Feedback on the Milky Way’s black hole

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picture: EHT Collaboration

The fuzzy, bright orange motifs of the cosmic monster lurking at the heart of our galaxy made a big splash yesterday with scientists and space geeks. Event Horizon Telescope (EHT) launched its first collaboration picture The black hole at the center of the Milky Way, known as Sagittarius A*, is another important scientific milestone.

the group public The first image of a black hole, a distant monster called Messier 87*, was in 2019, and now they’ve brought their telescopes closer to home. Sagittarius A* (called “star A”), a source of radio waves at the center of our galaxy, has long been assumed to be a supermassive black hole. Now, we know for sure.

“The waiting time is over. Learn about the black hole at the center of our galaxy,” Ferial Ozel, EHT Modeling Lead and Professor of Astronomy and Astrophysics at the University of Arizona, ad On Twitter Thursday morning with the hashtag #OurBlackHole.

Astronomers have been waiting for this moment ever since they saw the shadow of M87* in 2019.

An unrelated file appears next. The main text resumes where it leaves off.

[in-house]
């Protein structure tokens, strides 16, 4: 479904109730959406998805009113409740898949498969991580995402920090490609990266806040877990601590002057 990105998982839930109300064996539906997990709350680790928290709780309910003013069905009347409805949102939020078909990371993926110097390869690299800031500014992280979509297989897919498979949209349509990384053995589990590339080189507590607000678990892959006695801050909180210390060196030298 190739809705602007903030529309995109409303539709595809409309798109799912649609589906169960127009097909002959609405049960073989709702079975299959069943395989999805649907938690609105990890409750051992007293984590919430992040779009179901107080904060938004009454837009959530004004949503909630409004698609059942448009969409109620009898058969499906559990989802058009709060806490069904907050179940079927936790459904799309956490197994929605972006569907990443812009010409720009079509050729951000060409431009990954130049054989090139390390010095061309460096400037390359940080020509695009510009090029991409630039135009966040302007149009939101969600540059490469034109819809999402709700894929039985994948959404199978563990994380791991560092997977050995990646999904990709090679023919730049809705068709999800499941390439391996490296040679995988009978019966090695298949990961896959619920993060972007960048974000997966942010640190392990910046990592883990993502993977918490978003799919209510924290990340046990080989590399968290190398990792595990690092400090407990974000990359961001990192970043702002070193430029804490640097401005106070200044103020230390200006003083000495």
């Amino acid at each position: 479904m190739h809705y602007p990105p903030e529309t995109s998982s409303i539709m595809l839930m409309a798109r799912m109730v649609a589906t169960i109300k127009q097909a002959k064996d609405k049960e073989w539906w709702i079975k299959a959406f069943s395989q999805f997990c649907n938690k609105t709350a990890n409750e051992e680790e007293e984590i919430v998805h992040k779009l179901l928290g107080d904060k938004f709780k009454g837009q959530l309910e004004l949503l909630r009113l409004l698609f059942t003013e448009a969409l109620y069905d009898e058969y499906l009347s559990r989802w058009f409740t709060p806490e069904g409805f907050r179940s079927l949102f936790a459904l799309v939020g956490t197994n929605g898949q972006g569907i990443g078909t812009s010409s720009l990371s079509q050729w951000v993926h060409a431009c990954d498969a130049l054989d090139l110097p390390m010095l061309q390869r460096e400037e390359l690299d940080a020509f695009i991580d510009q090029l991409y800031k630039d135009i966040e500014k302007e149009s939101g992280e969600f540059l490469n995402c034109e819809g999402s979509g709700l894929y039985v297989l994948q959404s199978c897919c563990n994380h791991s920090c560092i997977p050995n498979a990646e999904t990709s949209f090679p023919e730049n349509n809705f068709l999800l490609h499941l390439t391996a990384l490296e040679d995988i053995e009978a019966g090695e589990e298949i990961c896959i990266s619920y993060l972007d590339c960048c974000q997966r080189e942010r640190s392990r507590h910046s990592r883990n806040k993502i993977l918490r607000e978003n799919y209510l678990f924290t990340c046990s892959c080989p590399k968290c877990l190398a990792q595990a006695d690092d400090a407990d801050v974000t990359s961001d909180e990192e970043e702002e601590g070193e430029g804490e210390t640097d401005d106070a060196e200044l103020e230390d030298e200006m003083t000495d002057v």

Oxford University astrophysicist Becky Smithhurst recorded her live reaction to seeing an image of Sagittarius A* and posted video in youtube. “Oh, my God, look at him,” shrieked Smithhurst. “It’s a lot more crushed than the M87.”

Sagittarius A* is about a thousand times smaller than the M87 black hole, and weighs 4 million times the mass of the Sun. It also looks like a cake, as some astronomers have pointed out through a series of mostly related memes. To Homer Simpson.

Others have chosen to put an astrophysical spin on an old classic.

In the meantime, some scientists aim to show the scale captured in the image. Mark McGreen, Senior Adviser for Science and Exploration at the European Space Agency, I noticed The difference in size between the radius of Earth’s orbit around the Sun and the radius of the black hole in the image.

Astrophysicist Jonathan McDowell of the Harvard-Smithsonian Center for Astrophysics also felt the need to explain why the image appeared to be blurry. “There is a lot of confusion as to why the image of a black hole appears blurry, but it is actually one of the sharpest images ever. It’s because what you see is so gorgeous, super magnified.” books McDowell in a series of tweets.

With the metaphorical cut-outs settling after the photo’s release, scientists are eager to learn more about these mysterious and mysterious cakes in space.

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Lovell Loxley

"Alcohol buff. Troublemaker. Introvert. Student. Social media lover. Web ninja. Bacon fan. Reader."

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